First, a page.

MP Gumbs: IPKO Discussion on Democratic Deficit, Colonialism & Slavery Was Highlight of the Week



Issues Facing Students Also Discussed

PHILIPSBURG – Party for Progress member of Parliament and faction leader, Melissa Gumbs, shared her experiences at the Fall 2022 IPKO session. IPKO is the coming together of all four Parliaments in the Kingdom of the Netherlands to discuss a variety of topics that impact each country or the Kingdom as a whole. This session of IPKO was held in The Hague, the Netherlands, from September 26 to 30.

As is customary, Monday, September 26th kicked off the week with the Tripartite session, where the three Caribbean Parliaments in the Kingdom come together to first discuss those issues that impact their respective countries. While much of the discussion is kept closed, Gumbs was able to share a bit about one of the presentations received, which she stated was a subject close to her heart.

“We received a presentation from the National Ombudsman,” Gumbs stated, “on the issues facing our students before, during and after their time in the Netherlands. Of course, DUO and the complications of obtaining a BSN were at the top of the list. But the National Ombudsman also noted that there remain serious issues with the guidance students receive when choosing their study path and major.”

Gumbs highlighted that this issue has been prevalent since she was in high school. She noted that the foundation she co-founded while in the Netherlands, Unified St. Maarten Connection (USC) had previously been advocating for and working with stakeholders to improve the level of guidance and counseling that the students receive before traveling to the Netherlands.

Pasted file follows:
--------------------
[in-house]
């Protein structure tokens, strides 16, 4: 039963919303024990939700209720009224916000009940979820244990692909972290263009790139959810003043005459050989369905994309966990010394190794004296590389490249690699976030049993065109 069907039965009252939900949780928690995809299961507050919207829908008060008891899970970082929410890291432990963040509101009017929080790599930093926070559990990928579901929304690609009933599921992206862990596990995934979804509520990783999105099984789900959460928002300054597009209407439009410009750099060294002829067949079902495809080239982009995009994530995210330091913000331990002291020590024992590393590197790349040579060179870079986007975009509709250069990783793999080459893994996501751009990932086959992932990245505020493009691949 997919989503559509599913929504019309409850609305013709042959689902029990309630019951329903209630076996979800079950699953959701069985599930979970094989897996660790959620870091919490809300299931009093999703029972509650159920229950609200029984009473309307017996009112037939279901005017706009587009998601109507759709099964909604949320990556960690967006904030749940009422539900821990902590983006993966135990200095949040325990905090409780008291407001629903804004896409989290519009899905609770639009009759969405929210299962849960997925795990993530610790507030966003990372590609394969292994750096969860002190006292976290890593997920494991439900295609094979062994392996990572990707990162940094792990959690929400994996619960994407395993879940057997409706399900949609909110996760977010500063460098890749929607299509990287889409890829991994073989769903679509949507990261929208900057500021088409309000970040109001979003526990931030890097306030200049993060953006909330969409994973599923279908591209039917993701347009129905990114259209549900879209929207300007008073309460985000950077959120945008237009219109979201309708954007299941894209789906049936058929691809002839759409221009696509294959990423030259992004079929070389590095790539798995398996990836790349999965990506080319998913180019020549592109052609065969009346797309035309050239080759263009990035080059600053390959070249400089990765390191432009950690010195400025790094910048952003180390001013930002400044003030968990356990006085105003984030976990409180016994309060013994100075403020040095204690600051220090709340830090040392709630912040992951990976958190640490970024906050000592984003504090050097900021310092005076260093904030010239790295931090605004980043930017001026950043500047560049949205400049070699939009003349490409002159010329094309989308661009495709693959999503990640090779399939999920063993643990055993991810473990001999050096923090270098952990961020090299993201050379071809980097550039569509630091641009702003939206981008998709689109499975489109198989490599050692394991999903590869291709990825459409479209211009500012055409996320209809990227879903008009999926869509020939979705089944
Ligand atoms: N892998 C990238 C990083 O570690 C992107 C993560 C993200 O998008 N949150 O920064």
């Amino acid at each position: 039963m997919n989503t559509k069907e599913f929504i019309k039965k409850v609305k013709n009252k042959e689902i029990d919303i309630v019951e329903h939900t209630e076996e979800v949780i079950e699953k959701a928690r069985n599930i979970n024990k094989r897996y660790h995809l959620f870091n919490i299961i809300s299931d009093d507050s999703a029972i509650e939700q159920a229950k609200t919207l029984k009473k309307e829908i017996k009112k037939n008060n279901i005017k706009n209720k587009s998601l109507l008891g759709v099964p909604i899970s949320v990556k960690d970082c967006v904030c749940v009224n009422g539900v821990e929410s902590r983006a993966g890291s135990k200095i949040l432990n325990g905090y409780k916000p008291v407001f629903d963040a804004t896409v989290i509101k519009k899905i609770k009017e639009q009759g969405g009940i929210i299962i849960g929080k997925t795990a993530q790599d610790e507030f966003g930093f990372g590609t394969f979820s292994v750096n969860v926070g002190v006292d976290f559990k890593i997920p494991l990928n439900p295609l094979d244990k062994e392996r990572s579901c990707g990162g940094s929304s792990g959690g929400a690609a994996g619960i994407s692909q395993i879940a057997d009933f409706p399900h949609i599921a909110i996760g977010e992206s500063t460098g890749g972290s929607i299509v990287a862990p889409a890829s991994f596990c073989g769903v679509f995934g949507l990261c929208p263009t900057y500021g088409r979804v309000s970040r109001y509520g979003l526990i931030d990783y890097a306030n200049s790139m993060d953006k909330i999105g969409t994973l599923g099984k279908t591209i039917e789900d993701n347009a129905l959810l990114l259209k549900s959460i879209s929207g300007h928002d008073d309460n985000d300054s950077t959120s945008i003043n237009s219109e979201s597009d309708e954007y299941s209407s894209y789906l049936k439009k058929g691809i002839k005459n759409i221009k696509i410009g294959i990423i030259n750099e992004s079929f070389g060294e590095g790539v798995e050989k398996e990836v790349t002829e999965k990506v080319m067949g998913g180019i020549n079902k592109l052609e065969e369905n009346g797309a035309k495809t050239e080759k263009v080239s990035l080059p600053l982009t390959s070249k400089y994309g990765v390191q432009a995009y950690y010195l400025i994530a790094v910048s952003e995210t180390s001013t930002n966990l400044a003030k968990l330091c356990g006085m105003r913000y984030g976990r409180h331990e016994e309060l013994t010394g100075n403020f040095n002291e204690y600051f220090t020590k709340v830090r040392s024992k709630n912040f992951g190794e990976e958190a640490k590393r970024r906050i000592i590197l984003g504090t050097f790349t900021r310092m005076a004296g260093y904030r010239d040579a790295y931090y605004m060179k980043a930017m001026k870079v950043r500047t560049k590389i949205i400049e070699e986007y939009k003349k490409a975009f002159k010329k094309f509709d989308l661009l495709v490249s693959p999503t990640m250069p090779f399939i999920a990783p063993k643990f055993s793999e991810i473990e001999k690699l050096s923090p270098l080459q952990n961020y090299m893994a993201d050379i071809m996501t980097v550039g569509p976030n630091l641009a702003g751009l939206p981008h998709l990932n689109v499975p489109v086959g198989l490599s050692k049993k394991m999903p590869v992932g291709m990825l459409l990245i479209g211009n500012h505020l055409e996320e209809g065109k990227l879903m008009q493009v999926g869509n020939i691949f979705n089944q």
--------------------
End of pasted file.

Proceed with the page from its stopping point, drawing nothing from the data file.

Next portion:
“There have consistently been complaints about the preparation of our students for when they travel to further their studies,” Gumbs continued, “and this research by the National Ombudsman has shown that these issues persist. The responsibility to address it lies not just with the Ministry of Education, Culture, Youth and Sports, but particularly with the high schools and the persons they employ to provide said guidance.”

Following Tripartite, IPKO itself kicked off with opening sessions at the First Chamber, where the situation of each country was presented by their delegation leader. It remained clear, according to Gumbs, that ongoing global realities continue to impact all four countries within the Kingdom, with all four reporting issues with inflation, economic growth, and sustainability.

For Gumbs, though, the highlight of this fall’s IPKO session were the presentations and discussions over the democratic deficit in the Kingdom, as well as on colonialism and slavery. Attendees received a presentation from Professor Dr. Gert Oostindie and Dr. Wouter Veenendaal about collaboration and the democratic deficit, offering insights into similar, and different, political relationships in the world, which Gumbs said just made it more evident that without persons brave enough to approach the task of modernizing the Kingdom Charter, not much change can be expected. However, she did agree with both presenters when they explained that in the short-term, other potential resolutions should be sought, as the process of changing the charter takes some time.

Wednesday’s IPKO sessions ended with presentations regarding the Kingdom’s role in colonialism and the slave trade, coming from Dr. Valika Smeulders of the Rijksmuseum, Mr. Mike Bindraban, Project Leader of City Program Colonial & Slavery History of Rotterdam, and Mr. Gilbert Bacilio of House of Culture Curacao Foundation. This was the first time the agenda point appeared on the IPKO program, something Gumbs believes is significant and noteworthy.

“All three presenters held our attention,” Gumbs states, “and I took special notice of Mr. Bindraban’s point of ‘geen woorden maar daden,’ so not just words, but actions. The discussion afterwards, in my group session, was very insightful and encouraging. It was also discussed to have this topic on the agendas of future IPKOs, with the idea of putting actions behind the words in mind. It’s my belief that this will strengthen the value of IPKO as a tool to improve and maintain the relationships between the four countries.”